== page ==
Is there currently an UNLIMITED data plan through AT&T?

Discussion in 'iPad' started by jlblodgett, Dec 31, 2016.

  1. jlblodgett macrumors 6502a

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    #1
    Aside from the original iPad data plan which I believe was unlimited - is there currently an unlimited data plan for the iPad? In other words - if I go buy an iPad today, is there a way to get unlimited data?

    I have AT&T as my iPhone provide - and I have an unlimited iPhone plan because I purchased the original iPhone many years ago. I also have AT&T Uverse as my home television provider (U450 plan.)

    If I was to go purchase a new iPad today, is there a way for me to get unlimited data?

    Thank you.
     
  2. bursthead macrumors 6502

    bursthead

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    #2
    I think there is a trick to add it on to the newer att phone unlimited plans that require direct tv service. You would be paying the 100 for the first line plus the 40 for the ipad.
     
  3. Channan macrumors 68030

    Channan

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    #3
    The only unlimited plan available through AT&T still is the one with DirecTV. It's expensive, but one huge benefit to this plan is hotspot is available on tablets for some reason. I've been using this plan for almost a year now and the hotspot has always been available.

    It's only available for tablet lines, though, which means you can't get a phone line and put your SIM card in a tablet to get it to work. It has to be for tablets, which also means you can't put the SIM in a phone to just get data. :/
     
  4. Newtons Apple macrumors P6

    Newtons Apple

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    #4
    From what I have read att still reserves the right to throttle you connection after so many GB. So there is no such thing as UNLIMITED.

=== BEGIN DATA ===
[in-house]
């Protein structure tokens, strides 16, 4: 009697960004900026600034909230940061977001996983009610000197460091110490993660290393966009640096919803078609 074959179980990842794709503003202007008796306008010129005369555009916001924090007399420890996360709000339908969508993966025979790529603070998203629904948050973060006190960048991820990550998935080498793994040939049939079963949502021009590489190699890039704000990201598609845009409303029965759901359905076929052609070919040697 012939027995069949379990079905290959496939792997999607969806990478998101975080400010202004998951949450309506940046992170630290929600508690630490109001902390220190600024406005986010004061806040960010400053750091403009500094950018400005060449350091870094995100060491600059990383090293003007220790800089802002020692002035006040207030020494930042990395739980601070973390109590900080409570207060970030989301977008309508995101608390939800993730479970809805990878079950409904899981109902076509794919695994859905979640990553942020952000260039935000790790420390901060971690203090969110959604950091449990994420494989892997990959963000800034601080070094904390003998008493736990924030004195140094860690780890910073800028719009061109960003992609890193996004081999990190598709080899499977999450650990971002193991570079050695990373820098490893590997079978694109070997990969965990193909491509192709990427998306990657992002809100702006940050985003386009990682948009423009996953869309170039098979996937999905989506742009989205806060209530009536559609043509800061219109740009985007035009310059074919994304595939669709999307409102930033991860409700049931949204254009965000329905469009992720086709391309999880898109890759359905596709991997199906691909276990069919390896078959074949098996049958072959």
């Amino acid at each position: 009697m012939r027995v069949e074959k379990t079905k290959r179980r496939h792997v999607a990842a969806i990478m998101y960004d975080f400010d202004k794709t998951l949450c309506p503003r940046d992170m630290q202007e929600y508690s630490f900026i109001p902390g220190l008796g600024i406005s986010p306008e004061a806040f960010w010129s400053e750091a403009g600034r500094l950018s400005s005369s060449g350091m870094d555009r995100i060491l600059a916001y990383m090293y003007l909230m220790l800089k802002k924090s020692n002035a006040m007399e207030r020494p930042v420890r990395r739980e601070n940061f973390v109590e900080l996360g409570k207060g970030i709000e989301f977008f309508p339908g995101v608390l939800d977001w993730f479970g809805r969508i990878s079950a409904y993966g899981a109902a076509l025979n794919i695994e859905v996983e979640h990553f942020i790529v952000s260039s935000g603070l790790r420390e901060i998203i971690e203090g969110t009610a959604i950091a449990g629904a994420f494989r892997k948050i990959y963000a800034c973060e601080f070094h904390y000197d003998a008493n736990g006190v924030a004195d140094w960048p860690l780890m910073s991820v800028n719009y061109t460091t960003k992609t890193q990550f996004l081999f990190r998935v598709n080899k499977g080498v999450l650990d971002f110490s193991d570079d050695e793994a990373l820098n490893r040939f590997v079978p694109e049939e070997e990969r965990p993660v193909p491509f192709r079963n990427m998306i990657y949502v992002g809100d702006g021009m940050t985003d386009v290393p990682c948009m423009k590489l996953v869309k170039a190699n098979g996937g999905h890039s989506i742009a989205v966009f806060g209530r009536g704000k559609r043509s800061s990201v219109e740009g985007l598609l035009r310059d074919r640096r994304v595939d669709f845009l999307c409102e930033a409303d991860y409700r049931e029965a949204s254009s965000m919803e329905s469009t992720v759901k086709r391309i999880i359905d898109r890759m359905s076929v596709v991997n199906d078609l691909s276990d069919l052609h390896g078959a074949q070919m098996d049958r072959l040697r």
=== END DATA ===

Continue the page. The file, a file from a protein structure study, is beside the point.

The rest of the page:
5. Channan macrumors 68030

    Channan

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    #6
    Well since throttling means reduced speeds and not a limit to how much you're allowed to use, it's still unlimited. Whether or not you dislike how slow it is is irrelevant.
     
  6. M. Gustave macrumors 68000

    M. Gustave

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    #7
    128kbps is unusable with the modern internet. This isn't 1999.

    So, no it's not actually "unlimited" in any practical sense. And that of course is the whole point, for AT&T.
     
  7. Newtons Apple macrumors P6

    Newtons Apple

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    #8
    I have no dislike as my iPad Pro has the original data unlimited plan on it. I have had it now for years.

    Thanks for you lesson about ATT.

    You must be great at parties.
     
  8. tl01 macrumors 65816

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    #9
    Please explain more...we have the direct tv unlimited plans for phones...we can add unlimited to iPads too? How much is it per month? And you are saying tethering works? My mom has unlimited original on her iPad and I have never tried to get her to pass it to me (she hardly uses any data) since it doesn't have tethering.